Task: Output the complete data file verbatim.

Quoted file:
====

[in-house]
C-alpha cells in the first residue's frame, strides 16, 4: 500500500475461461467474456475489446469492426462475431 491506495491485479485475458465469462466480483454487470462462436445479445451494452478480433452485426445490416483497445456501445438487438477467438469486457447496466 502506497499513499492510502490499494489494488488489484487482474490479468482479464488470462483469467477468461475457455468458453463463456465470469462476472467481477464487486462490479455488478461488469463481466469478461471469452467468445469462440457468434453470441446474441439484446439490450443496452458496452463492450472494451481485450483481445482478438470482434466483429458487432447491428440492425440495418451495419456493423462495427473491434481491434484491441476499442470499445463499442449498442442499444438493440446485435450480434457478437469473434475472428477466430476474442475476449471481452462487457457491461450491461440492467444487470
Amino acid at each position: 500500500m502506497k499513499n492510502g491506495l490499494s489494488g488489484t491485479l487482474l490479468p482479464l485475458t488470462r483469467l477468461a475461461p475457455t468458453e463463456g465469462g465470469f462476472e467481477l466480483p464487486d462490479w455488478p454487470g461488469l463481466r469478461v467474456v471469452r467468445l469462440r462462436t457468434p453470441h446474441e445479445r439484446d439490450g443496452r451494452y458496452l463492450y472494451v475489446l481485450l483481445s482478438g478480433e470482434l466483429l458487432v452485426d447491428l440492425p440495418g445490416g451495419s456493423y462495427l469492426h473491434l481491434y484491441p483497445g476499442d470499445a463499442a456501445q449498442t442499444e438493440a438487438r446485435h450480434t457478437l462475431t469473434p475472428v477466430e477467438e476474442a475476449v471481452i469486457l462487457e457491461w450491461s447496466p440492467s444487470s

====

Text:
[in-house]
C-alpha cells in the first residue's frame, strides 16, 4: 500500500475461461467474456475489446469492426462475431 491506495491485479485475458465469462466480483454487470462462436445479445451494452478480433452485426445490416483497445456501445438487438477467438469486457447496466 502506497499513499492510502490499494489494488488489484487482474490479468482479464488470462483469467477468461475457455468458453463463456465470469462476472467481477464487486462490479455488478461488469463481466469478461471469452467468445469462440457468434453470441446474441439484446439490450443496452458496452463492450472494451481485450483481445482478438470482434466483429458487432447491428440492425440495418451495419456493423462495427473491434481491434484491441476499442470499445463499442449498442442499444438493440446485435450480434457478437469473434475472428477466430476474442475476449471481452462487457457491461450491461440492467444487470
Amino acid at each position: 500500500m502506497k499513499n492510502g491506495l490499494s489494488g488489484t491485479l487482474l490479468p482479464l485475458t488470462r483469467l477468461a475461461p475457455t468458453e463463456g465469462g465470469f462476472e467481477l466480483p464487486d462490479w455488478p454487470g461488469l463481466r469478461v467474456v471469452r467468445l469462440r462462436t457468434p453470441h446474441e445479445r439484446d439490450g443496452r451494452y458496452l463492450y472494451v475489446l481485450l483481445s482478438g478480433e470482434l466483429l458487432v452485426d447491428l440492425p440495418g445490416g451495419s456493423y462495427l469492426h473491434l481491434y484491441p483497445g476499442d470499445a463499442a456501445q449498442t442499444e438493440a438487438r446485435h450480434t457478437l462475431t469473434p475472428v477466430e477467438e476474442a475476449v471481452i469486457l462487457e457491461w450491461s447496466p440492467s444487470s